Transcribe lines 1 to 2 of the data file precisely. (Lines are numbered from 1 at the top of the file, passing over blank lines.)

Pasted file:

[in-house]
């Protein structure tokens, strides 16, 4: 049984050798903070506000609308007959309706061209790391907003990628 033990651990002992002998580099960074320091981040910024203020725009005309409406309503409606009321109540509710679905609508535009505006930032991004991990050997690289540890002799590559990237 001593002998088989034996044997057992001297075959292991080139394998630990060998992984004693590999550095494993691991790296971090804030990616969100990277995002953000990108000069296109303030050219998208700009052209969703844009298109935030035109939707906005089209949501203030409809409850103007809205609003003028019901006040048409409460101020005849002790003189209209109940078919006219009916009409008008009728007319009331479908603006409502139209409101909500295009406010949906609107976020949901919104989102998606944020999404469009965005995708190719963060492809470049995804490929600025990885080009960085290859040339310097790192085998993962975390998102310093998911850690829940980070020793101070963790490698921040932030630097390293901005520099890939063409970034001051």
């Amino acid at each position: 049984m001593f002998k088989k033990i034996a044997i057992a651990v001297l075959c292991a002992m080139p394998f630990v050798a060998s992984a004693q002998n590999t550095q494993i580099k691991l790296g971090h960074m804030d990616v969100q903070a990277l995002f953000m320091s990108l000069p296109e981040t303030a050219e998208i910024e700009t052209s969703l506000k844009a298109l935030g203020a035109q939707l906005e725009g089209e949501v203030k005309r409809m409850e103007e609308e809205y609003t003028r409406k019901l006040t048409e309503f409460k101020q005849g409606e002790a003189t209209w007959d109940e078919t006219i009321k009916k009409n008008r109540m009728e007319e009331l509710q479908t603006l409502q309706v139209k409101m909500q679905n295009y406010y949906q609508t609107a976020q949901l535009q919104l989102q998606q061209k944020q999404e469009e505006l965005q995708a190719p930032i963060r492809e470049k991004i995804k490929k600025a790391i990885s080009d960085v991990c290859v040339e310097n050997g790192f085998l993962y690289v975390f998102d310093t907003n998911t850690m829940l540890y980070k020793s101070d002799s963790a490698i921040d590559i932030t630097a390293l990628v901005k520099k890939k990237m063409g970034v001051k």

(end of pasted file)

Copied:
[in-house]
């Protein structure tokens, strides 16, 4: 049984050798903070506000609308007959309706061209790391907003990628 033990651990002992002998580099960074320091981040910024203020725009005309409406309503409606009321109540509710679905609508535009505006930032991004991990050997690289540890002799590559990237 001593002998088989034996044997057992001297075959292991080139394998630990060998992984004693590999550095494993691991790296971090804030990616969100990277995002953000990108000069296109303030050219998208700009052209969703844009298109935030035109939707906005089209949501203030409809409850103007809205609003003028019901006040048409409460101020005849002790003189209209109940078919006219009916009409008008009728007319009331479908603006409502139209409101909500295009406010949906609107976020949901919104989102998606944020999404469009965005995708190719963060492809470049995804490929600025990885080009960085290859040339310097790192085998993962975390998102310093998911850690829940980070020793101070963790490698921040932030630097390293901005520099890939063409970034001051």